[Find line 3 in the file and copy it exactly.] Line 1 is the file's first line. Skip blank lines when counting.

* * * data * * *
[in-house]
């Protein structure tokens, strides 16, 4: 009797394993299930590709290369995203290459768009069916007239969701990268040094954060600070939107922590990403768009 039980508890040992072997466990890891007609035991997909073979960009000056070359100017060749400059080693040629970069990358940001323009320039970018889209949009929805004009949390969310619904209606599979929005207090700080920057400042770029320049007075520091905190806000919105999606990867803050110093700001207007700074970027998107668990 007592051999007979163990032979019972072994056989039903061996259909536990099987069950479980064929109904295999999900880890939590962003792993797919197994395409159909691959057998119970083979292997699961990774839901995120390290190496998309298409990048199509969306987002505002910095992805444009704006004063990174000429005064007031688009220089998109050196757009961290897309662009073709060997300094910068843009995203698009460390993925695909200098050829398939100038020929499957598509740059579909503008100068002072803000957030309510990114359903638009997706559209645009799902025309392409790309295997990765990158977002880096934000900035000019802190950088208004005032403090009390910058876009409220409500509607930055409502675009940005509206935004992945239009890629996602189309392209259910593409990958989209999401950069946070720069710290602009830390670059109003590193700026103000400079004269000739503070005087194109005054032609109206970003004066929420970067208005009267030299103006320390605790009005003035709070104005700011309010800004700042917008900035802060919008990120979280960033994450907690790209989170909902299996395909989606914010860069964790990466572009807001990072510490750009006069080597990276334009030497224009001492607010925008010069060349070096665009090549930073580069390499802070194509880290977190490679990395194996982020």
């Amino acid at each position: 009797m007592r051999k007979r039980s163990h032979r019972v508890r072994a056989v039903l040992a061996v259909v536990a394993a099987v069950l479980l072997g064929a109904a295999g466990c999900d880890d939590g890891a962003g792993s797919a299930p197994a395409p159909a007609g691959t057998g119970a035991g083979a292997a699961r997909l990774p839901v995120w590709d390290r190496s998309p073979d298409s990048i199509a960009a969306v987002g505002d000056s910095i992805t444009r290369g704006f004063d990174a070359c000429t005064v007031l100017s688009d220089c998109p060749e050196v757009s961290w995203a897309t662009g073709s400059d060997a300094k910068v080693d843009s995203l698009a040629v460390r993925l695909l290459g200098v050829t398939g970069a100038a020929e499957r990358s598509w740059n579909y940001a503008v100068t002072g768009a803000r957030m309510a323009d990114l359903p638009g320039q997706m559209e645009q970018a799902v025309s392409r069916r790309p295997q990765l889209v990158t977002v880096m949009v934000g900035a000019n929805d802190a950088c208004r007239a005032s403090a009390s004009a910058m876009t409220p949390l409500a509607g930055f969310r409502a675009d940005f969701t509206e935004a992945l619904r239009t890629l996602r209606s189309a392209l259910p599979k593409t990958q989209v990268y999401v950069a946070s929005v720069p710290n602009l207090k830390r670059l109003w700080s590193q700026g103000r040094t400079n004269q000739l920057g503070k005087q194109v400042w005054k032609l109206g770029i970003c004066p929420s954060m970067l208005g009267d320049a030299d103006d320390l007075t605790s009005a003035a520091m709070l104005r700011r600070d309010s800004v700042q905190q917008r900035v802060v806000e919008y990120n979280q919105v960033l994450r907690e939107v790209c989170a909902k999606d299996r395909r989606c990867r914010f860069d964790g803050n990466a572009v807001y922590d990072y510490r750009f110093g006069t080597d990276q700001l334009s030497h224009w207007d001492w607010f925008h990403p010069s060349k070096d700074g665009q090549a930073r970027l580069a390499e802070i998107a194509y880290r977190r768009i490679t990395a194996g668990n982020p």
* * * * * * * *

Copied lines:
């Amino acid at each position: 009797m007592r051999k007979r039980s163990h032979r019972v508890r072994a056989v039903l040992a061996v259909v536990a394993a099987v069950l479980l072997g064929a109904a295999g466990c999900d880890d939590g890891a962003g792993s797919a299930p197994a395409p159909a007609g691959t057998g119970a035991g083979a292997a699961r997909l990774p839901v995120w590709d390290r190496s998309p073979d298409s990048i199509a960009a969306v987002g505002d000056s910095i992805t444009r290369g704006f004063d990174a070359c000429t005064v007031l100017s688009d220089c998109p060749e050196v757009s961290w995203a897309t662009g073709s400059d060997a300094k910068v080693d843009s995203l698009a040629v460390r993925l695909l290459g200098v050829t398939g970069a100038a020929e499957r990358s598509w740059n579909y940001a503008v100068t002072g768009a803000r957030m309510a323009d990114l359903p638009g320039q997706m559209e645009q970018a799902v025309s392409r069916r790309p295997q990765l889209v990158t977002v880096m949009v934000g900035a000019n929805d802190a950088c208004r007239a005032s403090a009390s004009a910058m876009t409220p949390l409500a509607g930055f969310r409502a675009d940005f969701t509206e935004a992945l619904r239009t890629l996602r209606s189309a392209l259910p599979k593409t990958q989209v990268y999401v950069a946070s929005v720069p710290n602009l207090k830390r670059l109003w700080s590193q700026g103000r040094t400079n004269q000739l920057g503070k005087q194109v400042w005054k032609l109206g770029i970003c004066p929420s954060m970067l208005g009267d320049a030299d103006d320390l007075t605790s009005a003035a520091m709070l104005r700011r600070d309010s800004v700042q905190q917008r900035v802060v806000e919008y990120n979280q919105v960033l994450r907690e939107v790209c989170a909902k999606d299996r395909r989606c990867r914010f860069d964790g803050n990466a572009v807001y922590d990072y510490r750009f110093g006069t080597d990276q700001l334009s030497h224009w207007d001492w607010f925008h990403p010069s060349k070096d700074g665009q090549a930073r970027l580069a390499e802070i998107a194509y880290r977190r768009i490679t990395a194996g668990n982020p």